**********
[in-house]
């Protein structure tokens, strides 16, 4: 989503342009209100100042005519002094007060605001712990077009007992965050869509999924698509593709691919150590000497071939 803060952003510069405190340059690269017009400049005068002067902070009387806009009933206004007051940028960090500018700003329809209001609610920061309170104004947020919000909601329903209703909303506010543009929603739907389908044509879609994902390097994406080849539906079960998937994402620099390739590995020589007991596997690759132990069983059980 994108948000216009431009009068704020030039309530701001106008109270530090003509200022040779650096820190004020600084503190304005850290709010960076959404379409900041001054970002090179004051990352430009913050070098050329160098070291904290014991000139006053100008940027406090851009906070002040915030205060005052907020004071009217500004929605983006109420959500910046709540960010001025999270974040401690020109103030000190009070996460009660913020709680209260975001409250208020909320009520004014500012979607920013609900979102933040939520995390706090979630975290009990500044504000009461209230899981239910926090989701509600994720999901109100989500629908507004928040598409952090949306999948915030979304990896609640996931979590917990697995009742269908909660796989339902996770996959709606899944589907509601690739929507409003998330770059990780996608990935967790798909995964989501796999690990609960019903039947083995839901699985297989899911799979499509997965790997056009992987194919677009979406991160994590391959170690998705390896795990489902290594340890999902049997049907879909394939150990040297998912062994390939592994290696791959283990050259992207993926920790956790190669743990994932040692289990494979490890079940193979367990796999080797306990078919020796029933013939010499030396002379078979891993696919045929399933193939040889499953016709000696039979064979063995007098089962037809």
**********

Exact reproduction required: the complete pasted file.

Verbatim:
[in-house]
């Protein structure tokens, strides 16, 4: 989503342009209100100042005519002094007060605001712990077009007992965050869509999924698509593709691919150590000497071939 803060952003510069405190340059690269017009400049005068002067902070009387806009009933206004007051940028960090500018700003329809209001609610920061309170104004947020919000909601329903209703909303506010543009929603739907389908044509879609994902390097994406080849539906079960998937994402620099390739590995020589007991596997690759132990069983059980 994108948000216009431009009068704020030039309530701001106008109270530090003509200022040779650096820190004020600084503190304005850290709010960076959404379409900041001054970002090179004051990352430009913050070098050329160098070291904290014991000139006053100008940027406090851009906070002040915030205060005052907020004071009217500004929605983006109420959500910046709540960010001025999270974040401690020109103030000190009070996460009660913020709680209260975001409250208020909320009520004014500012979607920013609900979102933040939520995390706090979630975290009990500044504000009461209230899981239910926090989701509600994720999901109100989500629908507004928040598409952090949306999948915030979304990896609640996931979590917990697995009742269908909660796989339902996770996959709606899944589907509601690739929507409003998330770059990780996608990935967790798909995964989501796999690990609960019903039947083995839901699985297989899911799979499509997965790997056009992987194919677009979406991160994590391959170690998705390896795990489902290594340890999902049997049907879909394939150990040297998912062994390939592994290696791959283990050259992207993926920790956790190669743990994932040692289990494979490890079940193979367990796999080797306990078919020796029933013939010499030396002379078979891993696919045929399933193939040889499953016709000696039979064979063995007098089962037809």